So True Blood had its season finale last night. Who else out there was watching it? If you weren’t, but you plan to catch it on DVD or something, then you probably don’t want to click through and read the rest of this post. Suffice it to say, I enjoyed the first season immensely, thought the finale did a satisfying job of wrapping the storyline up, and can’t wait for the second season to begin.
I have to say, this series surpassed my expectations of it, which leads me to think I was probably better off for not having read the “Sookie Stackhouse’ novels it was based on. To be honest, I was only expecting to watch a drama about vampires coming out of the closet and human beings dealing with that. What I didn’t realize is that this would only be the premise on top of which the real stories would be told — in much the same way as you walk into a Star Trek show accepting the premise of warp drive and teleportation and a race of uber-logical people with pointy ears called Vulcans, then move on from there.
The whole vampire thing certainly received a lot of play, to be sure. There were plenty of turnings and stakings, lots of fang flashing and blood drinking, humans being “glamoured”, vampires hanging out in shady bars with human minions, and even an awesome scene where Bill the Vampire claws his way out of the ground … and immediately proceeds to have sex with his human girlfriend, Sookie. And that scene right there probably sums up better than any other just how quirky and interesting this show proved to be.
Because it’s not just that there are vampires, or even that some of the vampires are good and some are bad. We’ve all seen those themes before. It’s that there are “Fang Bangers” — humans who like to have sex with vampires. It’s that the most compelling relationship in the series is the one between Bill the Vampire and Sookie the Human Mind-Reader. It’s the fact that Sookie is a mind-reader in the first place, and this is why she finds Bill so fascinating — because she can’t read HIS mind. And that Sookie works for a guy, Sam, who she eventually figures out is a shapeshifter, but who seems ashamed to be a shapeshifter, and only ever changes shape into a dog. And that Lafayette, the cook at Sam’s bar/restaurant, is kind of a street thug one minute, flamboyantly gay the next, and deals vampire blood (“V”) as a powerful drug, which he acquires by giving sexual favors to a self-loathing gay vampire. And so on and so on.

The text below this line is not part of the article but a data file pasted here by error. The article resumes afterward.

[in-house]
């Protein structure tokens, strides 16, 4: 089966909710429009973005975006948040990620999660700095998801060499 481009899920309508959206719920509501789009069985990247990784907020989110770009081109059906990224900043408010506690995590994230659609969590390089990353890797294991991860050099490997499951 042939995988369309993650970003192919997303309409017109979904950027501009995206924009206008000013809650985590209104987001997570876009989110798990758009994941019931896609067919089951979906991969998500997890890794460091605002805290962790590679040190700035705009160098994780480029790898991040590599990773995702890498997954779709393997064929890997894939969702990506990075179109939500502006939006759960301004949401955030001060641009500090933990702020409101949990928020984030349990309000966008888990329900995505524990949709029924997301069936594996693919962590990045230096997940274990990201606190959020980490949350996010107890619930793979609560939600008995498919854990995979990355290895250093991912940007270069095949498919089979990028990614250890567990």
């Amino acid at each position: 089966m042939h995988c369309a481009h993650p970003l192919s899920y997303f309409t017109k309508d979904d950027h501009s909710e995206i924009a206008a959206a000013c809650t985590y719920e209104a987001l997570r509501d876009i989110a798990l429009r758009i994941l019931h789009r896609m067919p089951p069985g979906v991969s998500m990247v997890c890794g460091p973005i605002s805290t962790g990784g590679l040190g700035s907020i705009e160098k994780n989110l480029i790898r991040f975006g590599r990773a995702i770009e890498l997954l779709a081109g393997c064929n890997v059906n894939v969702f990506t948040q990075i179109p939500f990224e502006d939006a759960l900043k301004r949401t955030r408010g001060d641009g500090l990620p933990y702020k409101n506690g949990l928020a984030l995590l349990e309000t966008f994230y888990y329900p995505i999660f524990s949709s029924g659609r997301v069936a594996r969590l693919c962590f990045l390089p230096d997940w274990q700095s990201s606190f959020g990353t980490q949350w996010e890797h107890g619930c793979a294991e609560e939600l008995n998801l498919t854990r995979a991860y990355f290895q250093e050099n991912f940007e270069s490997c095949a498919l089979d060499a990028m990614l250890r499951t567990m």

The complexity of the plots would probably be enough to keep me coming back every week, but it’s the characters that really push this series over the edge. As written, and as acted brilliantly by Anna Paquin, Sookie is painted as a strong woman who, in spite of her naivete and short-shorts, seems capable of handling with grace and defiance just about any crazy, horrible thing that life throws at her. As an un-closeted vampire, Bill really seems more like a closeted human, consistently flying in the face of just about everything his “kind” stands for, yet always deferring to vampire “law”. Sookie’s brother Jason is the asshole you just want to hate, but it’s hard to, because you realize he’s so dopey that he doesn’t really know any better. Likewise, you want to love Tara, Sookie’s outspoken best friend, but there are times when you realize that she may just be “too broken” as a result of her upbringing by an alcoholic mother to ever not push away every good thing that comes into her life.